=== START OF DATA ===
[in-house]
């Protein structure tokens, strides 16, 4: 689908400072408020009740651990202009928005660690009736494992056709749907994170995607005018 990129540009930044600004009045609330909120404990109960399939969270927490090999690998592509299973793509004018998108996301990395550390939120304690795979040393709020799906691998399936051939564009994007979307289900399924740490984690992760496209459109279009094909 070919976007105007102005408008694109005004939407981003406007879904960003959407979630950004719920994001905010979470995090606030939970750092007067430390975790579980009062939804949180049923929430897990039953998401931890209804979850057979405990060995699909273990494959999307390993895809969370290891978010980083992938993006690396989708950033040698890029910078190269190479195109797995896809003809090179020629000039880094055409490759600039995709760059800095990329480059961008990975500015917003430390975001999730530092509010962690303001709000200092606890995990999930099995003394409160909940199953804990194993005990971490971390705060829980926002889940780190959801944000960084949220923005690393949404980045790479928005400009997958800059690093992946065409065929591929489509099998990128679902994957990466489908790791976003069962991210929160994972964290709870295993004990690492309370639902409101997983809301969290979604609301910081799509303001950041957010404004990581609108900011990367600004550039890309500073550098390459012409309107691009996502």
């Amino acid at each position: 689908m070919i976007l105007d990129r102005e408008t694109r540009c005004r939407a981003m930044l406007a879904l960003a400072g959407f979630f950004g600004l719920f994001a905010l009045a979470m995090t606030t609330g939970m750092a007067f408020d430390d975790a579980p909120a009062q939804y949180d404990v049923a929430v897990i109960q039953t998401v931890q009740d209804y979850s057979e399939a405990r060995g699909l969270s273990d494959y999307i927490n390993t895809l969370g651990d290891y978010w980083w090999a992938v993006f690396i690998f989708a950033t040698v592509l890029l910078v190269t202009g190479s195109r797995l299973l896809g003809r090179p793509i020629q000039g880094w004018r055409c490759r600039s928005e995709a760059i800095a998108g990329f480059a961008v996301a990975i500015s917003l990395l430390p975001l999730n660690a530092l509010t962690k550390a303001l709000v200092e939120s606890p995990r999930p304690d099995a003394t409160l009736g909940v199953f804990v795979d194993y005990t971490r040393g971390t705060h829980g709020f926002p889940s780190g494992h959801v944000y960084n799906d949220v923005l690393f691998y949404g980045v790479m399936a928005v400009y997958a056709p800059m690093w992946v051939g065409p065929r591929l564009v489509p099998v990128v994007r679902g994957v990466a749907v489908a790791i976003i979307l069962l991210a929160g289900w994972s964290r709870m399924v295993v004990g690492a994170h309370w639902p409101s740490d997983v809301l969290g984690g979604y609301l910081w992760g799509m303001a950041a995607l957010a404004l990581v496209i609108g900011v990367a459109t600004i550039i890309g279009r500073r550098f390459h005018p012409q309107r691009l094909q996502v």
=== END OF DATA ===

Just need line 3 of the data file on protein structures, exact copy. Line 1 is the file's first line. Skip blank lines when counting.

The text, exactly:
């Amino acid at each position: 689908m070919i976007l105007d990129r102005e408008t694109r540009c005004r939407a981003m930044l406007a879904l960003a400072g959407f979630f950004g600004l719920f994001a905010l009045a979470m995090t606030t609330g939970m750092a007067f408020d430390d975790a579980p909120a009062q939804y949180d404990v049923a929430v897990i109960q039953t998401v931890q009740d209804y979850s057979e399939a405990r060995g699909l969270s273990d494959y999307i927490n390993t895809l969370g651990d290891y978010w980083w090999a992938v993006f690396i690998f989708a950033t040698v592509l890029l910078v190269t202009g190479s195109r797995l299973l896809g003809r090179p793509i020629q000039g880094w004018r055409c490759r600039s928005e995709a760059i800095a998108g990329f480059a961008v996301a990975i500015s917003l990395l430390p975001l999730n660690a530092l509010t962690k550390a303001l709000v200092e939120s606890p995990r999930p304690d099995a003394t409160l009736g909940v199953f804990v795979d194993y005990t971490r040393g971390t705060h829980g709020f926002p889940s780190g494992h959801v944000y960084n799906d949220v923005l690393f691998y949404g980045v790479m399936a928005v400009y997958a056709p800059m690093w992946v051939g065409p065929r591929l564009v489509p099998v990128v994007r679902g994957v990466a749907v489908a790791i976003i979307l069962l991210a929160g289900w994972s964290r709870m399924v295993v004990g690492a994170h309370w639902p409101s740490d997983v809301l969290g984690g979604y609301l910081w992760g799509m303001a950041a995607l957010a404004l990581v496209i609108g900011v990367a459109t600004i550039i890309g279009r500073r550098f390459h005018p012409q309107r691009l094909q996502v």